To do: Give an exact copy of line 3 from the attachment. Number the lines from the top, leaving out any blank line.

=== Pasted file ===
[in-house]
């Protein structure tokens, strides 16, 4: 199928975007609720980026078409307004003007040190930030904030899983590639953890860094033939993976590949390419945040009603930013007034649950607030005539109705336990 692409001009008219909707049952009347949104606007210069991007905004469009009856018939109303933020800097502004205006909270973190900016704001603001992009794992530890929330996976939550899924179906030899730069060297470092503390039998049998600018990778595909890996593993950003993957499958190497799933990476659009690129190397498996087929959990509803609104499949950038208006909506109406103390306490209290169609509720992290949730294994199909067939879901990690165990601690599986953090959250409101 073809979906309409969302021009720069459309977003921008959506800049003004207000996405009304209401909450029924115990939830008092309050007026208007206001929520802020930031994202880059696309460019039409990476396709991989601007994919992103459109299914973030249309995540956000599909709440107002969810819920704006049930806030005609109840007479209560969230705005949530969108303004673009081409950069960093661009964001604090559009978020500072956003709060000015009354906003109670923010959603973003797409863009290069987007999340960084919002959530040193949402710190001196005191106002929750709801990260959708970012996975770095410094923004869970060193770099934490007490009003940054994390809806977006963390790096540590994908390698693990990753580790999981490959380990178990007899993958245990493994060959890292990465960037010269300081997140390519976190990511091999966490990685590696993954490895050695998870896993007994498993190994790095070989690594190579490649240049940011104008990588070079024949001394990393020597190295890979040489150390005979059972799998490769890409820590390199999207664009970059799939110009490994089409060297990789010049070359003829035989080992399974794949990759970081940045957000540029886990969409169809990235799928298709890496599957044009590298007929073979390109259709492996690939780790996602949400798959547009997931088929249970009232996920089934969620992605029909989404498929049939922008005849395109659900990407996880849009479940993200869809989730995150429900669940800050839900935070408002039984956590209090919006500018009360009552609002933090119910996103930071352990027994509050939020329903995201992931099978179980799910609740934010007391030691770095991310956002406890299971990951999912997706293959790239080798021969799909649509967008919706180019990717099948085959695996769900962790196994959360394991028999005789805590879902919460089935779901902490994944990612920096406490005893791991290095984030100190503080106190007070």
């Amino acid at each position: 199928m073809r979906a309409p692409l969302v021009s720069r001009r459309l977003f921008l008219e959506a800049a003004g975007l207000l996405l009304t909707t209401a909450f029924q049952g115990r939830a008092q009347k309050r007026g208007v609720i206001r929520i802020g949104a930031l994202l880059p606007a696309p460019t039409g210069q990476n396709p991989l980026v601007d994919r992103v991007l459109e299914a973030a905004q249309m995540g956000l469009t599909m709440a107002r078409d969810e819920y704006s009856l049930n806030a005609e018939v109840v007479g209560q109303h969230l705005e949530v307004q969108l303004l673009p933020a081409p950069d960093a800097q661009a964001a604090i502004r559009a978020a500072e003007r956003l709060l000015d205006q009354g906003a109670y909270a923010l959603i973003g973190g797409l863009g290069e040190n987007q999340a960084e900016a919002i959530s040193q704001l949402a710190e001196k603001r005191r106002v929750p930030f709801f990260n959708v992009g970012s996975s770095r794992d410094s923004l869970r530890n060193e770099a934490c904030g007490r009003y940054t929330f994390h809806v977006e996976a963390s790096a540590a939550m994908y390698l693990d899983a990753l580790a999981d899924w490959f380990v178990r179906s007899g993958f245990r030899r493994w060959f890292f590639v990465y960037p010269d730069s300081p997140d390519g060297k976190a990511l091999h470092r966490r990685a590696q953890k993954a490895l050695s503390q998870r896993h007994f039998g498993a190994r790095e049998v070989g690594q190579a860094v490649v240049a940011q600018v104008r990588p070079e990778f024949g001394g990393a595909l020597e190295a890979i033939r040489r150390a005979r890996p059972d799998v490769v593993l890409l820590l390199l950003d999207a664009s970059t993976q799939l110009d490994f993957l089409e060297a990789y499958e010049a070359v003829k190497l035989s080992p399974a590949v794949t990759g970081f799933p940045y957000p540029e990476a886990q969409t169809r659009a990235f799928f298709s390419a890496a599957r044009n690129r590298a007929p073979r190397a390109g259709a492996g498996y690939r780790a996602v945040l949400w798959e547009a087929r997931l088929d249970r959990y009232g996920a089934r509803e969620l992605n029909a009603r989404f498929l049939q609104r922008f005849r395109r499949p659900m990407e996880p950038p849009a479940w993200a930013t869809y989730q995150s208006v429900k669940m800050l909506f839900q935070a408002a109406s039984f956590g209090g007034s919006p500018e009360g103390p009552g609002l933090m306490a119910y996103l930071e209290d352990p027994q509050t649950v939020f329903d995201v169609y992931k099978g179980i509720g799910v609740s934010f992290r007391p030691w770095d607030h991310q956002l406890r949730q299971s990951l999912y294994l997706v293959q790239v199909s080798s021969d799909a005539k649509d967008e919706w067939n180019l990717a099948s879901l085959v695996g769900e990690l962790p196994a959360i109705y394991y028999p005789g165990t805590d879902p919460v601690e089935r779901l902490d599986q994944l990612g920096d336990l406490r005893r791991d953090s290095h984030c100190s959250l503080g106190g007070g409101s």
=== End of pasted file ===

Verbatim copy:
């Amino acid at each position: 199928m073809r979906a309409p692409l969302v021009s720069r001009r459309l977003f921008l008219e959506a800049a003004g975007l207000l996405l009304t909707t209401a909450f029924q049952g115990r939830a008092q009347k309050r007026g208007v609720i206001r929520i802020g949104a930031l994202l880059p606007a696309p460019t039409g210069q990476n396709p991989l980026v601007d994919r992103v991007l459109e299914a973030a905004q249309m995540g956000l469009t599909m709440a107002r078409d969810e819920y704006s009856l049930n806030a005609e018939v109840v007479g209560q109303h969230l705005e949530v307004q969108l303004l673009p933020a081409p950069d960093a800097q661009a964001a604090i502004r559009a978020a500072e003007r956003l709060l000015d205006q009354g906003a109670y909270a923010l959603i973003g973190g797409l863009g290069e040190n987007q999340a960084e900016a919002i959530s040193q704001l949402a710190e001196k603001r005191r106002v929750p930030f709801f990260n959708v992009g970012s996975s770095r794992d410094s923004l869970r530890n060193e770099a934490c904030g007490r009003y940054t929330f994390h809806v977006e996976a963390s790096a540590a939550m994908y390698l693990d899983a990753l580790a999981d899924w490959f380990v178990r179906s007899g993958f245990r030899r493994w060959f890292f590639v990465y960037p010269d730069s300081p997140d390519g060297k976190a990511l091999h470092r966490r990685a590696q953890k993954a490895l050695s503390q998870r896993h007994f039998g498993a190994r790095e049998v070989g690594q190579a860094v490649v240049a940011q600018v104008r990588p070079e990778f024949g001394g990393a595909l020597e190295a890979i033939r040489r150390a005979r890996p059972d799998v490769v593993l890409l820590l390199l950003d999207a664009s970059t993976q799939l110009d490994f993957l089409e060297a990789y499958e010049a070359v003829k190497l035989s080992p399974a590949v794949t990759g970081f799933p940045y957000p540029e990476a886990q969409t169809r659009a990235f799928f298709s390419a890496a599957r044009n690129r590298a007929p073979r190397a390109g259709a492996g498996y690939r780790a996602v945040l949400w798959e547009a087929r997931l088929d249970r959990y009232g996920a089934r509803e969620l992605n029909a009603r989404f498929l049939q609104r922008f005849r395109r499949p659900m990407e996880p950038p849009a479940w993200a930013t869809y989730q995150s208006v429900k669940m800050l909506f839900q935070a408002a109406s039984f956590g209090g007034s919006p500018e009360g103390p009552g609002l933090m306490a119910y996103l930071e209290d352990p027994q509050t649950v939020f329903d995201v169609y992931k099978g179980i509720g799910v609740s934010f992290r007391p030691w770095d607030h991310q956002l406890r949730q299971s990951l999912y294994l997706v293959q790239v199909s080798s021969d799909a005539k649509d967008e919706w067939n180019l990717a099948s879901l085959v695996g769900e990690l962790p196994a959360i109705y394991y028999p005789g165990t805590d879902p919460v601690e089935r779901l902490d599986q994944l990612g920096d336990l406490r005893r791991d953090s290095h984030c100190s959250l503080g106190g007070g409101s």